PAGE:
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1. Family Law Tip of the Week
2. When You Fail Better, You F.A.I.L. to Win
If you feel like you’re encountering failure in any area of your life, this is a podcast you need to listen to. In today’s episode of The Family Law Insider, Triffany Hammond is back to talk to us about failure and failing to win. Triffany Hammond is a life coach with The Wellness Accomplice. She has some special opportunities for people who really want to dig into their failure.
Pain Is Inevitable
“It can change though.”
We’re going to have these things that we perceive as failures. We’re going to have loss, change, grieving, and they are all inevitable. The piece that we have control over is whether or not we suffer as a result of that pain. Triffany wrote a book for people to identify the difference between these 2 things: The event that creates pain and the story we continue to tell ourselves.
There’s Always A Point Where It Is A Choice
“That’s just the way it is.”
We’re pre-wired to identify with our pain points in the first place. We have a cognitive bias (negativity bias), a survival mechanism so that we can see problems before they arise. Once the problems arise, we know those are what we need to address to keep ourselves safe and healthy. So, it’s not a bad thing that we default to focus on what’s wrong.
“That thing happened, what are you making it mean?”
We come to a point when we don’t want to live our lives negatively anymore. We can see that there are good things in our lives, and it becomes an additional pain point that we can’t appreciate the positive. That point is the opportunity we have to make a choice to accept pain, but deny the suffering.
“Everyone has a different story.”
Some people make divorce mean they failed, and some people make it mean they can’t trust their instincts anymore. Realizing what we make “failure” mean is the point we begin to massage and then we begin to dissolve the story of it.
We’re Wired For Curiosity.
“Let’s get playful and curious about what’s possible.”
Start by identifying the story (the pain point) and ask questions of it. The brain wants to answer the question of what are we making it mean.
The first piece is accepting that failure is there. The thing we push back hardest against is the thing that keeps coming back in front of us, so we accept it first.
“Yeah buts” And “True thats”
When we’re fighting against failure, we try to stop feeling like a failure. Trying to resist that failure creates more of a sense of failure. We’re adding an extra layer of pain called “guilt” for not feeling grateful. Perpetuating the sense of failure creates additional layers of pain.
“The moments people are most proud of themselves are related to something they overcame.”
Divide a piece of paper into 3 columns. Write down “I am…” on the first column. If you’re feeling like a failure but you want to feel like a success, write down what you are claiming. Stake your claim in success by saying “I am successful.”
The second column is “Yeah, but…” These are all the negative stories. Don’t judge them; you just write them down. We’re not calling in these bad thoughts.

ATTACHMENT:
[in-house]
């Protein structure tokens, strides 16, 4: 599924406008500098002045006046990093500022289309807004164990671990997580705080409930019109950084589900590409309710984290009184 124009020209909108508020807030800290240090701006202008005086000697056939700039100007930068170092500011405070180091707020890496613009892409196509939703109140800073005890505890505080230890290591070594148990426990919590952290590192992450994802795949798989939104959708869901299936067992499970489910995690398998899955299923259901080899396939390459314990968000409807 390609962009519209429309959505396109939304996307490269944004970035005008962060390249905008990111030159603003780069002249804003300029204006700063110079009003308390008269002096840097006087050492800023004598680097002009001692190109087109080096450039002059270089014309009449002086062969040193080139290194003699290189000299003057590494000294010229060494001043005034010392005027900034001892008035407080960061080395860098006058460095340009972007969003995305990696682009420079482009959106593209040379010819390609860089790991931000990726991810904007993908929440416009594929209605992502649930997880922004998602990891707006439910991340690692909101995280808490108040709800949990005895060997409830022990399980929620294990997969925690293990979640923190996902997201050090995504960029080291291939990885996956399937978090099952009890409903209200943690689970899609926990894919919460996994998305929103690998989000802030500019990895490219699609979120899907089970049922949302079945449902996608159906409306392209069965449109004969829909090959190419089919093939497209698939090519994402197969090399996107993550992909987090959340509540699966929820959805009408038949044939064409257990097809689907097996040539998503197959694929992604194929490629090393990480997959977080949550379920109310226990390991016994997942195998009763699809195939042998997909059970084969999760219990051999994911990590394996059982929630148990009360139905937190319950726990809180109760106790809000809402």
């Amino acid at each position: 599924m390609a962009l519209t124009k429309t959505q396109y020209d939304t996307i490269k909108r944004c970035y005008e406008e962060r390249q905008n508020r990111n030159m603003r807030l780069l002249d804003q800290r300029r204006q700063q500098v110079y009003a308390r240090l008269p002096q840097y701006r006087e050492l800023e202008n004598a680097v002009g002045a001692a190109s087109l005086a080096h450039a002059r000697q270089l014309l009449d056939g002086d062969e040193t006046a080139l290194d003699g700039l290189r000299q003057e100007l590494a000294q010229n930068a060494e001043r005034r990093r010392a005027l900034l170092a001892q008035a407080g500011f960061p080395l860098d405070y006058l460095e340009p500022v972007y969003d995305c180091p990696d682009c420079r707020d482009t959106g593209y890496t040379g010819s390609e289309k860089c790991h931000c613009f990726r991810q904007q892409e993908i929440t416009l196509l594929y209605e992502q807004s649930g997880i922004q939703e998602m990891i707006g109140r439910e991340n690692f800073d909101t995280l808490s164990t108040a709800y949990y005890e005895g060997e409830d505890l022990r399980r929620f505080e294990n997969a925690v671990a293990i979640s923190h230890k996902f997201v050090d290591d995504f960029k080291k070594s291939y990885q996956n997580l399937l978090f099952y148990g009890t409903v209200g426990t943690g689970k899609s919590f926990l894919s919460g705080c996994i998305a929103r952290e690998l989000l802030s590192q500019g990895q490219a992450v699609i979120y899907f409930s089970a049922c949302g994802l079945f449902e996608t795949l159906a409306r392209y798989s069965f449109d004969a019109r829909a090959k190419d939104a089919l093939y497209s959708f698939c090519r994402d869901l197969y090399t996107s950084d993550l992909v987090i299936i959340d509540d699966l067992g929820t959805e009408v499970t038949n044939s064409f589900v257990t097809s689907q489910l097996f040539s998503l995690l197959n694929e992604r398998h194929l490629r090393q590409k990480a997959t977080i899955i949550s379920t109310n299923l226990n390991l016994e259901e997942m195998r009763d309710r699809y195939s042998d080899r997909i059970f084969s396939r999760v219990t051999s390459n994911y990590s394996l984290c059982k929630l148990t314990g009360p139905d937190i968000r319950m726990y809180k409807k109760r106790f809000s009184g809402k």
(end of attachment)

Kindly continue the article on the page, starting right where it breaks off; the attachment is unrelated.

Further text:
The third column is “True that!” It is acknowledging that the failure is true and knowing that through failures you will come out stronger.
“What you begin to do is you drop the resistance.”
Accept that the experience of failure is true, then think of a new beginning and be stronger. We’re not denying the failure, but we’re giving it its due voice so that it shuts up, and then we’re compiling list of ways where this is going to serve us.
Catching The Sense Of Failure
“It’s hard to catch our thoughts.”
Our confirmation bias has looked almost exclusively at the proof that our failure is the correct story. The nature of confirmation bias is ignoring the evidence that we’re a success.
The physical body—Sense of failure can come up in different places of the body. Wherever that is, that becomes the thing that triggers the attention to the thought.
Our language—Saying “I have to,” “I need to,” and such becomes heavy language; we are creating a density in our thoughts. Noticing the use of such phrases is an opportunity to lay down the struggle. Instead of “I have to,” use “I want to.” Laying down that heavy language makes a big difference.
We Are Born With Negativity
“If a baby is comfortable, there’s no reason to cry.”
We are actually pre-wired with the negativity bias and it is perpetuated by upbringing. We have some control in the way that we speak to our children and to ourselves about perceived failure. Kids make mistakes, but as long as our first response is to ask them to investigate their own perceived failure, we can help our child(ren) find the lesson that can inform their future decisions.
The Positive Change
Triffany shares a story where her client was able to affect family dynamics, having a curious and playful energy that made her husband gravitate into that energy. When we work on our own garbage to have a clear place to start from, our whole being changes and the way people respond to us changes.
There are some people who don’t want the dynamic to change and who are resistant even to a positive change. They want to be your source of happiness, they don’t want you to generate your own source of happiness—Our practice is whether or not we let that go.
Book: F.A.I.L. To Win.
“For All Is Love”
In her book, Triffany created a system that allows people to come back to their own sense of self-value. Triffany wrote the book talking about layers in discovering yourself and handling failure. It has been available as a telecourse. The telecourse is cost-prohibitive for some people, so Triffany wrote the book for people to have better access to the tools she provides. Triffany started a crowd-funding campaign on Indiegogo for the book in order to reach out to more people and give perks to supporters. The funding will end on November 27, 2014 (11:59 pm PT).